Orders, Decorations, Medals and Militaria (11 & 12 December 2019)

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Date of Auction: 11th & 12th December 2019

Sold for £19,000

Estimate: £10,000 - £15,000

The Crimean War D.C.M. awarded to Private John ‘Butcher Jack’ Fahey, 17th Lancers, one of the most colourful characters who rode in the charge of the Light Brigade at Balaklava

Distinguished Conduct Medal, V.R. (John Fahey. 17th Lancers) suspension neatly re-affixed, edge bruising and contact marks, otherwise nearly very fine £10,000-£15,000


Provenance: Fleming Collection 1871; J. Lawson Whalley Collection 1877; Gaskell Collection 1911; Needes Collection 1939; Sotheby’s, March 1975 and March 1986; Christies, November 1989.

Although entitled to the Crimea medal with 4 clasps, this D.C.M. has always been sold as a single medal. The medal rolls give his name as Vahey in every case and indicate that his medal was sent to the Mint to be named [officially impressed]. Some sources state that he is entitled to the Indian Mutiny medal and, whilst he did serve in India, his name does not appear on the Indian Mutiny roll.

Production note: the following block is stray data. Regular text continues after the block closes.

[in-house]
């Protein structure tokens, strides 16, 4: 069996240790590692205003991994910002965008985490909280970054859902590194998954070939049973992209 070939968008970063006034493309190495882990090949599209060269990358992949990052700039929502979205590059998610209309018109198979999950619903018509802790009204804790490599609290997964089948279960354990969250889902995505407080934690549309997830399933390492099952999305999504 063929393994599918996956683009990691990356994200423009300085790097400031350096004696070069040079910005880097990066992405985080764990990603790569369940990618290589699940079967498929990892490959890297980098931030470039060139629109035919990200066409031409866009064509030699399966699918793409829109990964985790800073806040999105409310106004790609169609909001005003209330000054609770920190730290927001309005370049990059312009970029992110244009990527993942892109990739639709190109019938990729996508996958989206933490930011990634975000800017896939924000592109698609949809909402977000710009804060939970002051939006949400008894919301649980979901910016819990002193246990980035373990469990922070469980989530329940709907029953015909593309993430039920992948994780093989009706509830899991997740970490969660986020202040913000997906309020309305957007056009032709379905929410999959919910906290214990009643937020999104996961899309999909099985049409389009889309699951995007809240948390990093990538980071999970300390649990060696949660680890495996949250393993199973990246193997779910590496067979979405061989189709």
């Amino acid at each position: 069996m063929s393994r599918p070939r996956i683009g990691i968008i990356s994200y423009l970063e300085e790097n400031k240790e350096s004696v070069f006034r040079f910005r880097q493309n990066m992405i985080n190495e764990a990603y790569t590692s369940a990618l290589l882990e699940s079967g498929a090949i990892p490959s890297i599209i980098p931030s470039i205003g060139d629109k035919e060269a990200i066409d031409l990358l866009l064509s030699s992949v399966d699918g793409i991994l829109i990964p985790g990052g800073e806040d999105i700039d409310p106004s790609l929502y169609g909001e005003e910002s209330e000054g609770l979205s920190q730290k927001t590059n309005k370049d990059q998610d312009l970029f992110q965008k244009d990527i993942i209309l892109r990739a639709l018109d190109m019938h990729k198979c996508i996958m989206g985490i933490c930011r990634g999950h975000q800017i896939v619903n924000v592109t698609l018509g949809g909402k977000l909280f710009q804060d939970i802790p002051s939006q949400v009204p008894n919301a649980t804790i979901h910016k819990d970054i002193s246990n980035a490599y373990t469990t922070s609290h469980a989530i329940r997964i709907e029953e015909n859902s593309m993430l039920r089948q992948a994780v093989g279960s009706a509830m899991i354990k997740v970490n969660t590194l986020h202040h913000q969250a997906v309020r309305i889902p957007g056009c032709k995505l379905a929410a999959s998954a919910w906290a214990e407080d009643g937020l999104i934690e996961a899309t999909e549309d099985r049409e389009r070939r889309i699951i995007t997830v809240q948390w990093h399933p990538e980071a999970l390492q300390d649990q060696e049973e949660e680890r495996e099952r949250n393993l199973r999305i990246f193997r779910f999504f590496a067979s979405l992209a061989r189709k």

The footnote in Whalley’s privately printed catalogues states: ‘John Fahey, generally known as the Balaklava butcher. He was engaged cutting up meat for the messes, when the trumpet, sounding the charge, he sprang on the nearest horse (a Russian), made his way, axe in hand and did terrible execution. In Elliot’s picture of the “Charge of the Six Hundred” he is seen well in front of the 5th Dragoons. This Medal came from the Fleming collection.’

D.C.M. Recommendation dated 19 January 1855.

John Fahey (Vahey, Vey, Veigh) enlisted circa 1839 and served as regimental butcher with the 17th Lancers in the Crimea. On the day of the charge, 25 October, 1855, he was slaughtering for the Commissary and joined his Regiment just prior to the charge of the Light Brigade. According to witness accounts he rode down the valley wielding his butcher’s axe, causing death and mayhem amongst the Russians. He afterwards served in India where he often acted as a grave digger. Whilst on the march from Gwalior to Secunderabad, when the Regiment lost 38 men, Fahey died of cholera, 8 March, 1860, and was buried, with six others, in a grave which he himself had prepared.

The following account by ‘Butcher Jack’ appeared in the contemporary magazine entitled “Soldiering and Scribbling” by Archibald Forbes: